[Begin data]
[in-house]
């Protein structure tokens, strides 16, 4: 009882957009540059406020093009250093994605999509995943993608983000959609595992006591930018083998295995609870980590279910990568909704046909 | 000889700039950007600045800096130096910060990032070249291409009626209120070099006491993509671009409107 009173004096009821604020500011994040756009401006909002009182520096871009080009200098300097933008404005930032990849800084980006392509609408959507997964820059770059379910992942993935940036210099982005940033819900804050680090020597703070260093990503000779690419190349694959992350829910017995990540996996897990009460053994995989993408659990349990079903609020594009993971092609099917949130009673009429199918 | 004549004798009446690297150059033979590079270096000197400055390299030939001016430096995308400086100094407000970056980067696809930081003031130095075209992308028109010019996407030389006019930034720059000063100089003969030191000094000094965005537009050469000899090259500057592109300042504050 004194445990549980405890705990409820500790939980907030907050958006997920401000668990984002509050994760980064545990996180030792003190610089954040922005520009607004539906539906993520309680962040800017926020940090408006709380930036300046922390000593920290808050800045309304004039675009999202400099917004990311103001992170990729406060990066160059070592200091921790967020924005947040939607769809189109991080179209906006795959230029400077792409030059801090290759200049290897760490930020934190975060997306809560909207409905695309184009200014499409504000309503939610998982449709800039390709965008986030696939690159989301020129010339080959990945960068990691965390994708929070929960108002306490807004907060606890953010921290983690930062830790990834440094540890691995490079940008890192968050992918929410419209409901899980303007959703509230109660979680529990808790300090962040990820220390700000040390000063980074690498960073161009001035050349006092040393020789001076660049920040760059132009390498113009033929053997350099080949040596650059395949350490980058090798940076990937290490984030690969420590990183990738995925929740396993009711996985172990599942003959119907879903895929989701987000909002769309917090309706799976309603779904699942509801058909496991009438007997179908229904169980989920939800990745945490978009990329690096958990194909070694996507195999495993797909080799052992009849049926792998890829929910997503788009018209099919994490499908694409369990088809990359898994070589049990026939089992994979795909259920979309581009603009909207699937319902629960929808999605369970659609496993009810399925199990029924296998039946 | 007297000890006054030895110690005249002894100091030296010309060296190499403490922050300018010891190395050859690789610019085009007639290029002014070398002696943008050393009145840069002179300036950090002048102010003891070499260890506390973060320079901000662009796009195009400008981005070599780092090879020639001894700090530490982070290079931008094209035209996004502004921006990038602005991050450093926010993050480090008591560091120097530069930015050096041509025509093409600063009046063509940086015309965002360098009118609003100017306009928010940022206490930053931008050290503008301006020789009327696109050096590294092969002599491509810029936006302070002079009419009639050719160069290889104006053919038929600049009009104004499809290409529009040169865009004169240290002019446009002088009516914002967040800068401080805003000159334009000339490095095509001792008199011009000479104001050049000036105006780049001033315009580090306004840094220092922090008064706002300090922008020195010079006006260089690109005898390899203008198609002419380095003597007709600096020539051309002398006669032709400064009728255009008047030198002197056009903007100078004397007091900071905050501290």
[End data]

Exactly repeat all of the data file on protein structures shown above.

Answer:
[in-house]
């Protein structure tokens, strides 16, 4: 009882957009540059406020093009250093994605999509995943993608983000959609595992006591930018083998295995609870980590279910990568909704046909 | 000889700039950007600045800096130096910060990032070249291409009626209120070099006491993509671009409107 009173004096009821604020500011994040756009401006909002009182520096871009080009200098300097933008404005930032990849800084980006392509609408959507997964820059770059379910992942993935940036210099982005940033819900804050680090020597703070260093990503000779690419190349694959992350829910017995990540996996897990009460053994995989993408659990349990079903609020594009993971092609099917949130009673009429199918 | 004549004798009446690297150059033979590079270096000197400055390299030939001016430096995308400086100094407000970056980067696809930081003031130095075209992308028109010019996407030389006019930034720059000063100089003969030191000094000094965005537009050469000899090259500057592109300042504050 004194445990549980405890705990409820500790939980907030907050958006997920401000668990984002509050994760980064545990996180030792003190610089954040922005520009607004539906539906993520309680962040800017926020940090408006709380930036300046922390000593920290808050800045309304004039675009999202400099917004990311103001992170990729406060990066160059070592200091921790967020924005947040939607769809189109991080179209906006795959230029400077792409030059801090290759200049290897760490930020934190975060997306809560909207409905695309184009200014499409504000309503939610998982449709800039390709965008986030696939690159989301020129010339080959990945960068990691965390994708929070929960108002306490807004907060606890953010921290983690930062830790990834440094540890691995490079940008890192968050992918929410419209409901899980303007959703509230109660979680529990808790300090962040990820220390700000040390000063980074690498960073161009001035050349006092040393020789001076660049920040760059132009390498113009033929053997350099080949040596650059395949350490980058090798940076990937290490984030690969420590990183990738995925929740396993009711996985172990599942003959119907879903895929989701987000909002769309917090309706799976309603779904699942509801058909496991009438007997179908229904169980989920939800990745945490978009990329690096958990194909070694996507195999495993797909080799052992009849049926792998890829929910997503788009018209099919994490499908694409369990088809990359898994070589049990026939089992994979795909259920979309581009603009909207699937319902629960929808999605369970659609496993009810399925199990029924296998039946 | 007297000890006054030895110690005249002894100091030296010309060296190499403490922050300018010891190395050859690789610019085009007639290029002014070398002696943008050393009145840069002179300036950090002048102010003891070499260890506390973060320079901000662009796009195009400008981005070599780092090879020639001894700090530490982070290079931008094209035209996004502004921006990038602005991050450093926010993050480090008591560091120097530069930015050096041509025509093409600063009046063509940086015309965002360098009118609003100017306009928010940022206490930053931008050290503008301006020789009327696109050096590294092969002599491509810029936006302070002079009419009639050719160069290889104006053919038929600049009009104004499809290409529009040169865009004169240290002019446009002088009516914002967040800068401080805003000159334009000339490095095509001792008199011009000479104001050049000036105006780049001033315009580090306004840094220092922090008064706002300090922008020195010079006006260089690109005898390899203008198609002419380095003597007709600096020539051309002398006669032709400064009728255009008047030198002197056009903007100078004397007091900071905050501290």